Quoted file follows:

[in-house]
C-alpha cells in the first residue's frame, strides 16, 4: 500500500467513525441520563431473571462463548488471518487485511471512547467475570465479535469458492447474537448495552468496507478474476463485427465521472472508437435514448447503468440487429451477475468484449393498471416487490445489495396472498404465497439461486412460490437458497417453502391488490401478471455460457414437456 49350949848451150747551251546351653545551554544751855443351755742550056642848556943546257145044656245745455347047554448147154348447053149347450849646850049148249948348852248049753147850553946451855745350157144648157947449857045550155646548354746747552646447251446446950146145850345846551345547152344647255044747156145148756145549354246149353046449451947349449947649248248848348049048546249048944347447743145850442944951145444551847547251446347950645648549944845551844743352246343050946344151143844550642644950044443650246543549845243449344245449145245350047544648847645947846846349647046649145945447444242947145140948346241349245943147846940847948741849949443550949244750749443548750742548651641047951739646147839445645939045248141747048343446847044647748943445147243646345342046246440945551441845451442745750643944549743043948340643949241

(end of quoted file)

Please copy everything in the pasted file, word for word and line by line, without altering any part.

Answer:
[in-house]
C-alpha cells in the first residue's frame, strides 16, 4: 500500500467513525441520563431473571462463548488471518487485511471512547467475570465479535469458492447474537448495552468496507478474476463485427465521472472508437435514448447503468440487429451477475468484449393498471416487490445489495396472498404465497439461486412460490437458497417453502391488490401478471455460457414437456 49350949848451150747551251546351653545551554544751855443351755742550056642848556943546257145044656245745455347047554448147154348447053149347450849646850049148249948348852248049753147850553946451855745350157144648157947449857045550155646548354746747552646447251446446950146145850345846551345547152344647255044747156145148756145549354246149353046449451947349449947649248248848348049048546249048944347447743145850442944951145444551847547251446347950645648549944845551844743352246343050946344151143844550642644950044443650246543549845243449344245449145245350047544648847645947846846349647046649145945447444242947145140948346241349245943147846940847948741849949443550949244750749443548750742548651641047951739646147839445645939045248141747048343446847044647748943445147243646345342046246440945551441845451442745750643944549743043948340643949241